Modelling two-choice decision from time-series data

I have time-series sensor data from different participants in a repeated experiment. In each run of the experiment, there is either a specific time when the participant has done a certain decision or not (at all). I can read this directly from the data. Now, given that I take all of this data for training and test, I would like to build a time-series dependent model. The model shall give at any time (and with the sensor data at that time) a prediction between 0 and 1, where 0 would mean that the person would not do take decision and 1 that the person takes the decision. I also want to investigate if the model can be improved by including past measurement samples.

What would you recommend for tackling this modeling problem? My first try would be some sort of logistic regression which I train on every time-sample, either with response 1 (after the decision was made) or 0 (before the decision was made). The sensor readings at that time (and possibly in the past) would be the covariates of the linear predictor. I have so far mainly encountered usage of logistic regression in “static” rather than time-series problems. Furthermore, how could I do this in a Bayesian setting? Are there already functions for instance in brms?

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I think what you describe is a survival model. There is a lot of discussion in the forums here if you look for survival model or proportional hazard models. I think the more robust Stan implementation is in rstanarm::surv_jm. There is a more experimental implementation in brms. See this Github discussion.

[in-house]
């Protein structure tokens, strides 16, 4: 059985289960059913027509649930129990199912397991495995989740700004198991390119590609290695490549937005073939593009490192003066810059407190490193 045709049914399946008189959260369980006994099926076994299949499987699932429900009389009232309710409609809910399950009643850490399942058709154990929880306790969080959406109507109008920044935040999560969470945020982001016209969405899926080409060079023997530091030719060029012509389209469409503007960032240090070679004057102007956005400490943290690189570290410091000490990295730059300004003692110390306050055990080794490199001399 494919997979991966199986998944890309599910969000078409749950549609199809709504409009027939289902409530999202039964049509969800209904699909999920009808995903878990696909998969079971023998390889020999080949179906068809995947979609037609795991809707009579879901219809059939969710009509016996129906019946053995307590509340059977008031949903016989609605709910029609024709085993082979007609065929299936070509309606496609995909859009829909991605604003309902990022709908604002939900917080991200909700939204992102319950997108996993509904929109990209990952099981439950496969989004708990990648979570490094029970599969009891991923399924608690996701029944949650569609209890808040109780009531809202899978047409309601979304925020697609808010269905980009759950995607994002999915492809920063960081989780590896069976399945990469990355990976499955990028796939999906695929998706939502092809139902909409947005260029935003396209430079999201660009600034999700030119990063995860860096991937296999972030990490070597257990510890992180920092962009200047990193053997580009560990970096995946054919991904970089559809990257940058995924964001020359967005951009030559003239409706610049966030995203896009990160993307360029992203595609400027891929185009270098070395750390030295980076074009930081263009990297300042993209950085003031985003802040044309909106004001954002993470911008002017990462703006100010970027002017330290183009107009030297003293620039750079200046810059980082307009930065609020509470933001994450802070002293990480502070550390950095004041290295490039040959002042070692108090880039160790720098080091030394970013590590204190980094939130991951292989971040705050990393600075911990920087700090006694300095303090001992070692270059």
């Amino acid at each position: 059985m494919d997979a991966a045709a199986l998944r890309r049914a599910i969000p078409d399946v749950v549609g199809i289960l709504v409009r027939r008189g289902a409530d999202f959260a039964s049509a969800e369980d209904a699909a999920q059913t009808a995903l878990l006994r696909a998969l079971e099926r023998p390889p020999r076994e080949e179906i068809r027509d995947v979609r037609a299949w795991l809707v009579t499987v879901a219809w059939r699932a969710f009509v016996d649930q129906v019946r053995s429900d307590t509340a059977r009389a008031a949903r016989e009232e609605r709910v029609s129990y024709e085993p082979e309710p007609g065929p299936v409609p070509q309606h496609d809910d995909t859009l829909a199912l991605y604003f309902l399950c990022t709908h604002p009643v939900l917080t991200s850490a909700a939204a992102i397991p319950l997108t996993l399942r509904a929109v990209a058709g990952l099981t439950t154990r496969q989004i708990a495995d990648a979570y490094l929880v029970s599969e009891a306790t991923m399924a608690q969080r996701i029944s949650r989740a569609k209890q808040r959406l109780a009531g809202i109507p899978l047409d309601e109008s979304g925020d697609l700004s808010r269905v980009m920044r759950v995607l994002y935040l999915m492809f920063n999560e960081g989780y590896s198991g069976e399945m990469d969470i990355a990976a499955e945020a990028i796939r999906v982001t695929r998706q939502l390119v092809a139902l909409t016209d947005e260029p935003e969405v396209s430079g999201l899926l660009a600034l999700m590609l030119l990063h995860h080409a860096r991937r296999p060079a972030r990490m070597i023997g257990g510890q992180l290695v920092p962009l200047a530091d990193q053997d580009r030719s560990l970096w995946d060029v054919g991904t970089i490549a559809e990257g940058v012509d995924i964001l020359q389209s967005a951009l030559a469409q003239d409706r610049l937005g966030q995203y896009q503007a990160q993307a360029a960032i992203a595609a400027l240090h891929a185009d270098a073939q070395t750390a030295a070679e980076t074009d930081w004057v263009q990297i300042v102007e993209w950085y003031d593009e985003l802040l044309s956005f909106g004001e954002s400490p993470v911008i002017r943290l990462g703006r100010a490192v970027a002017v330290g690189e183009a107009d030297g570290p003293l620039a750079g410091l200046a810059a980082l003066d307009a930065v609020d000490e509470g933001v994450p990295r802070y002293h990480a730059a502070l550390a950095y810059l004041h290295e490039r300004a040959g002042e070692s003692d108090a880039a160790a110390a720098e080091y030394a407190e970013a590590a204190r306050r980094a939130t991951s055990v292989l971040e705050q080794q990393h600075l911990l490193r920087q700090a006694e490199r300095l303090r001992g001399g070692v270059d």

PS: I never worked with any of these models. So take this with a grain of salt.

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If your trials are set up such that the trial ends when the participant responds and your outcome is the time-to-respond, then a survival model might make sense. It’s also common to have a timeout in such experiments such that the trial ends after, say 2minutes if the participant hasn’t responded yet, in which case you’d be dealing with a censored survival model.

If, on the other hand, your trials are set up with some sort of probe stimulus that occurs at different times from trial-to-trial, and you’re measuring whether the participant responds to the probe or not, then your original idea of modelling the outcome as binomial predicted by time-of-stimulus-onset is more appropriate. You can model the effect of time as linear very easily, but you should also consider methods that permit discerning of non-linear effects as well, including Generalized Additive Models and Gaussian Processes (the former being a computationally faster approximation of the latter).

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I should also say that if the trials are time-to-decision and said times are relatively rapid (<2s), you should look at this resource: https://lindeloev.github.io/shiny-rt/

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Thanks, I’ll definitely take a look into survival models, the Cox Proportional Hazards model might be the most appropriate one on the first view.

Thanks for the excellent link first. I shall also check the Generative Additive Models.